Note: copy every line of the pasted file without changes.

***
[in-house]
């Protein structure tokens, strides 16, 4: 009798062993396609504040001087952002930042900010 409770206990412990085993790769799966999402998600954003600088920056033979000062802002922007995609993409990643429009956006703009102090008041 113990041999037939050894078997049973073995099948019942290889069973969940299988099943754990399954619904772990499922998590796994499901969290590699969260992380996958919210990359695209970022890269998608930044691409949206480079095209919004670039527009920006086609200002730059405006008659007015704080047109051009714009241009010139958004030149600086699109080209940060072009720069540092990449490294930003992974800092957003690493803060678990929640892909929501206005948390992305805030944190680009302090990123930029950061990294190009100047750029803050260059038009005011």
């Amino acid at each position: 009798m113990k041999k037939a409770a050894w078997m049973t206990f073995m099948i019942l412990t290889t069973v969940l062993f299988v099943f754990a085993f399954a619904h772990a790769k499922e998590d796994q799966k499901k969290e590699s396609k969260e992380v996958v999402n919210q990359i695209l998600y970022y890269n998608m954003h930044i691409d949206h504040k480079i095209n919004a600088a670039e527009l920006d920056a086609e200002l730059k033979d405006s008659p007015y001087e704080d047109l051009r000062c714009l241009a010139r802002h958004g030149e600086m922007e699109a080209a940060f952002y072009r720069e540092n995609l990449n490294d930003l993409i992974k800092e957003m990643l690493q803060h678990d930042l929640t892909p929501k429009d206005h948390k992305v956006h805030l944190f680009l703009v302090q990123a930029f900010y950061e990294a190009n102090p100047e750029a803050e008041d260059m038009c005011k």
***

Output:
[in-house]
């Protein structure tokens, strides 16, 4: 009798062993396609504040001087952002930042900010 409770206990412990085993790769799966999402998600954003600088920056033979000062802002922007995609993409990643429009956006703009102090008041 113990041999037939050894078997049973073995099948019942290889069973969940299988099943754990399954619904772990499922998590796994499901969290590699969260992380996958919210990359695209970022890269998608930044691409949206480079095209919004670039527009920006086609200002730059405006008659007015704080047109051009714009241009010139958004030149600086699109080209940060072009720069540092990449490294930003992974800092957003690493803060678990929640892909929501206005948390992305805030944190680009302090990123930029950061990294190009100047750029803050260059038009005011």
């Amino acid at each position: 009798m113990k041999k037939a409770a050894w078997m049973t206990f073995m099948i019942l412990t290889t069973v969940l062993f299988v099943f754990a085993f399954a619904h772990a790769k499922e998590d796994q799966k499901k969290e590699s396609k969260e992380v996958v999402n919210q990359i695209l998600y970022y890269n998608m954003h930044i691409d949206h504040k480079i095209n919004a600088a670039e527009l920006d920056a086609e200002l730059k033979d405006s008659p007015y001087e704080d047109l051009r000062c714009l241009a010139r802002h958004g030149e600086m922007e699109a080209a940060f952002y072009r720069e540092n995609l990449n490294d930003l993409i992974k800092e957003m990643l690493q803060h678990d930042l929640t892909p929501k429009d206005h948390k992305v956006h805030l944190f680009l703009v302090q990123a930029f900010y950061e990294a190009n102090p100047e750029a803050e008041d260059m038009c005011k």